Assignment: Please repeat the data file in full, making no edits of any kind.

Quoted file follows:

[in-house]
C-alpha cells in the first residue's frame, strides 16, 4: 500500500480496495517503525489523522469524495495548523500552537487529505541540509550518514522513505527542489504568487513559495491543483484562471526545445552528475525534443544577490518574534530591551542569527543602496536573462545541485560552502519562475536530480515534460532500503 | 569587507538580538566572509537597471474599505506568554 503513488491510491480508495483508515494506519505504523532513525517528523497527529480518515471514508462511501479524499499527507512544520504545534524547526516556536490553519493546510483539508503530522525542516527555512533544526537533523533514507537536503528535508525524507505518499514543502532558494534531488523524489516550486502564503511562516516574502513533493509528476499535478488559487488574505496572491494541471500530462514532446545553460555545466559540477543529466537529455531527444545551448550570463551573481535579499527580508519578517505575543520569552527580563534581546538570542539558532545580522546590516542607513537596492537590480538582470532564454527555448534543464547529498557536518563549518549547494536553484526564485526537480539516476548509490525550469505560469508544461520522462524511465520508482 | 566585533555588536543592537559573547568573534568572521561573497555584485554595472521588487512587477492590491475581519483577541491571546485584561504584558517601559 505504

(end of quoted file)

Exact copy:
[in-house]
C-alpha cells in the first residue's frame, strides 16, 4: 500500500480496495517503525489523522469524495495548523500552537487529505541540509550518514522513505527542489504568487513559495491543483484562471526545445552528475525534443544577490518574534530591551542569527543602496536573462545541485560552502519562475536530480515534460532500503 | 569587507538580538566572509537597471474599505506568554 503513488491510491480508495483508515494506519505504523532513525517528523497527529480518515471514508462511501479524499499527507512544520504545534524547526516556536490553519493546510483539508503530522525542516527555512533544526537533523533514507537536503528535508525524507505518499514543502532558494534531488523524489516550486502564503511562516516574502513533493509528476499535478488559487488574505496572491494541471500530462514532446545553460555545466559540477543529466537529455531527444545551448550570463551573481535579499527580508519578517505575543520569552527580563534581546538570542539558532545580522546590516542607513537596492537590480538582470532564454527555448534543464547529498557536518563549518549547494536553484526564485526537480539516476548509490525550469505560469508544461520522462524511465520508482 | 566585533555588536543592537559573547568573534568572521561573497555584485554595472521588487512587477492590491475581519483577541491571546485584561504584558517601559 505504